06 September 2005

Taking your pulse in the City

I'm sitting in one of thousands of cabs in Rio. The meter clicks up a notch and that's another 30 centavos in the cabbie's pocket. But wait, we weren't moving! How does that work? I pay for going and I pay for staying. Rio has been my first taxi experience, so I think I can be forgiven my ignorance of the "Time and Distance" charging scheme.

You are charge based on Pulses. Whatever comes first: 265 meter pulses or 265, .226s pulses.

Apparently, you are charged for time or distance and not both at the same time (check link for details). So what is the incentive of the taxi driver under this scheme? Well common sense says the taxi driver wants to drive as far as possible in as short a time as possible, hence recording tons of meter clicks. However, it also allows for compensation during a traffic jam (or any speed less than about 16 km/h), which may alleviate sidewalk driving and the such.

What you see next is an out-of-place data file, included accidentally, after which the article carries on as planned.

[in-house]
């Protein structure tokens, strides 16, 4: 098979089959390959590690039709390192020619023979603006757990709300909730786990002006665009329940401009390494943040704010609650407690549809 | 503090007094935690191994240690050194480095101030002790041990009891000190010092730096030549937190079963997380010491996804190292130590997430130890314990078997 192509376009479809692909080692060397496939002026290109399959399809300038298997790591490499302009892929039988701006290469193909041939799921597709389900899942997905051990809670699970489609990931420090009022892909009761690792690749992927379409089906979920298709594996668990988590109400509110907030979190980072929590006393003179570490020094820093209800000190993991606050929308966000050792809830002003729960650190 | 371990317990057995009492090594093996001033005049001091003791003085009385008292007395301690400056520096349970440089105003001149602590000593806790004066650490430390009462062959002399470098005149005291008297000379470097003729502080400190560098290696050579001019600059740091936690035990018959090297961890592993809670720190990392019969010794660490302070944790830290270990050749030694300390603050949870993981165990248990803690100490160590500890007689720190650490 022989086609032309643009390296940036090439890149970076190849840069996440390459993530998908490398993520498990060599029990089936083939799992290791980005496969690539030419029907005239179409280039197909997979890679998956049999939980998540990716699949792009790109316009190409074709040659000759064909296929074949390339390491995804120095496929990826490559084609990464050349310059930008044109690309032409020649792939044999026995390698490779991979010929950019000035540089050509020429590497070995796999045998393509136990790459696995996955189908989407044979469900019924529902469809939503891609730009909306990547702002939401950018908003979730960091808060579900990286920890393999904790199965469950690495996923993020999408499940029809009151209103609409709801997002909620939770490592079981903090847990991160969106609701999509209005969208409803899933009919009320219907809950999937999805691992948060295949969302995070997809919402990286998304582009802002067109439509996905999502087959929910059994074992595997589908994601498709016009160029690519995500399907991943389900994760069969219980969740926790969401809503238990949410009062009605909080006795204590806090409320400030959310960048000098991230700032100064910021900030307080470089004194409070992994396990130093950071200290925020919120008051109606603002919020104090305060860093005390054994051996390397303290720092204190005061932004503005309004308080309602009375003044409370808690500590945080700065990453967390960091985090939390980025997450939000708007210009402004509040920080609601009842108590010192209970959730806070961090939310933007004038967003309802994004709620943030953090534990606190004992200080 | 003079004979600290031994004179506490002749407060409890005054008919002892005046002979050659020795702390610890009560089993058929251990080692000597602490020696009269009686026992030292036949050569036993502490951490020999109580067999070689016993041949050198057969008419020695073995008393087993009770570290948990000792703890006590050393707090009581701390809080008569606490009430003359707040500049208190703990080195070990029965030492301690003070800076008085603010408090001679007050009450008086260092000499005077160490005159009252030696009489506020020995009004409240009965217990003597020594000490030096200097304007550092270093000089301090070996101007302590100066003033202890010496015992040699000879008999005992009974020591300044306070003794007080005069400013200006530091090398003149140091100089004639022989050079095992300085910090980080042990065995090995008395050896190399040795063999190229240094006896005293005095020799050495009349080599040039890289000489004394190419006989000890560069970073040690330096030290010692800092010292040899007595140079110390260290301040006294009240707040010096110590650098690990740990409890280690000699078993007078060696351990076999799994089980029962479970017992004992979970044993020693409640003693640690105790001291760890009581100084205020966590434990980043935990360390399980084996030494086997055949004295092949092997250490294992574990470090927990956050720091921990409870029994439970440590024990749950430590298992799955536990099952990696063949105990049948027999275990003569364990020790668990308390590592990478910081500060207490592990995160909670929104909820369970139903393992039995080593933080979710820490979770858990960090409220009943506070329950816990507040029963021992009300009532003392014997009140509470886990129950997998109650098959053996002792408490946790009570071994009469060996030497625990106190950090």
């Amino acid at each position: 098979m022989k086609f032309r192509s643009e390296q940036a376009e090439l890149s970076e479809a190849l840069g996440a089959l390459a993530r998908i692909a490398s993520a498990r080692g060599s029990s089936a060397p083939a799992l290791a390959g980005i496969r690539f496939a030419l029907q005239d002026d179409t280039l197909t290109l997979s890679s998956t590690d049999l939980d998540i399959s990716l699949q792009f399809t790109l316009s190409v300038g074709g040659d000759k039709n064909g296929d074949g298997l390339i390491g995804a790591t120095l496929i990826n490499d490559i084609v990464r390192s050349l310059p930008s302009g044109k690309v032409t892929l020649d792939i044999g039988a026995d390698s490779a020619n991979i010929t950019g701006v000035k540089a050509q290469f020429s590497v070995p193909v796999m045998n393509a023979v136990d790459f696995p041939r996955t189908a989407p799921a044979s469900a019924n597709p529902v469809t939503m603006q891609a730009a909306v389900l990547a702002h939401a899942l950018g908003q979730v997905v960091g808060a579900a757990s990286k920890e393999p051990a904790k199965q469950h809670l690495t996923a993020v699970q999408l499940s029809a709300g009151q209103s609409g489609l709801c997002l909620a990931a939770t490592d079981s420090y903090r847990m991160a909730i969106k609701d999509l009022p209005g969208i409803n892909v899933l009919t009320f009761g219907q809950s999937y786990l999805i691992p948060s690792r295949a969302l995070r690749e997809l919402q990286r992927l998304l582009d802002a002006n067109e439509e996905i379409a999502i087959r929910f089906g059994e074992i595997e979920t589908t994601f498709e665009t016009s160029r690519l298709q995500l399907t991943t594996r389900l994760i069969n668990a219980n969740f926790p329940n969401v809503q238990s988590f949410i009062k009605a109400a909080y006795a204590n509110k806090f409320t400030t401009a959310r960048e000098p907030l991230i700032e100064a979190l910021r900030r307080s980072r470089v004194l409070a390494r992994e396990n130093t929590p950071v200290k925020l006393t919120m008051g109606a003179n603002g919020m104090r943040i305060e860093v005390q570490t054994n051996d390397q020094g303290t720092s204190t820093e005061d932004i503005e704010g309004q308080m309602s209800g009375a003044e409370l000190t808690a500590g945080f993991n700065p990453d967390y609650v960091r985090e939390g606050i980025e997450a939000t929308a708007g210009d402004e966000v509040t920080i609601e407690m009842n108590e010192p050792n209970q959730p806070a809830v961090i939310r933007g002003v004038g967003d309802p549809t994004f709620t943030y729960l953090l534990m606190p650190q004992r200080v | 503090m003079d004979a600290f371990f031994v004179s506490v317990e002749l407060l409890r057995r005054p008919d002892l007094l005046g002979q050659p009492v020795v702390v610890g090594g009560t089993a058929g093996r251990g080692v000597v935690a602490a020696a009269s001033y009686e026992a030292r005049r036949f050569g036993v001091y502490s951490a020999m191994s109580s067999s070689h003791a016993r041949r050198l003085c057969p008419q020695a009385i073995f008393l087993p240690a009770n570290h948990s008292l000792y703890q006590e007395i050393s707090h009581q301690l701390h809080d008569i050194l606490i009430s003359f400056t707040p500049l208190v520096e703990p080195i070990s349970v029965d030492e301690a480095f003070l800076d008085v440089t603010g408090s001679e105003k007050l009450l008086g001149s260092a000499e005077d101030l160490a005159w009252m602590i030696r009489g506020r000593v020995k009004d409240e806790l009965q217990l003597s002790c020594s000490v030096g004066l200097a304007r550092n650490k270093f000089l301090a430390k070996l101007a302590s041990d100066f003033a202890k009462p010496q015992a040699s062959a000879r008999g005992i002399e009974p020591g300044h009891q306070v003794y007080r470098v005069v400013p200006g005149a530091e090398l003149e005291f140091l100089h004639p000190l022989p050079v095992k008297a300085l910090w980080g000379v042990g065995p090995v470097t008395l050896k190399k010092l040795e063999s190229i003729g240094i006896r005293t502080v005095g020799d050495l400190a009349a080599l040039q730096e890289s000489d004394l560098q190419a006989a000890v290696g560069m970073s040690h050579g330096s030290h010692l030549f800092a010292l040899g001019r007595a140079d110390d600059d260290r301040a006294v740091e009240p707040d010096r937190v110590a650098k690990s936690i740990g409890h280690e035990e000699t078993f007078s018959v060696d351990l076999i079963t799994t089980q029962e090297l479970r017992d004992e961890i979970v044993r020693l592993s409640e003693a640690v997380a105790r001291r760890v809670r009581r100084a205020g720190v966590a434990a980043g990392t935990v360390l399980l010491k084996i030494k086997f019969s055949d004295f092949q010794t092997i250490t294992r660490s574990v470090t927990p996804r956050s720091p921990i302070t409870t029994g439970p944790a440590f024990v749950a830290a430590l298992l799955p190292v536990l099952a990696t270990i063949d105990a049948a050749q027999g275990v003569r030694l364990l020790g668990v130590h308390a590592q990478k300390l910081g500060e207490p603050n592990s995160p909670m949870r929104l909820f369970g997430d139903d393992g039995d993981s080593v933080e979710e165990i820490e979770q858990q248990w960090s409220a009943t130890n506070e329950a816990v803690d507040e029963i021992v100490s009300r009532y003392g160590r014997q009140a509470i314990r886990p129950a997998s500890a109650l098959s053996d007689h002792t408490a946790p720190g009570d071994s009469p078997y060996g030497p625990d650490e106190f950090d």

So what would happen if you raised the fee of the time rate or lowered that of the distance rate? Well, driving slowly would be less costly, so you may not get to your destination as fast, but perhaps you'd get there in one piece.

Question: Can anyone find accident statistics on Taxis relative to other types of Drivers?

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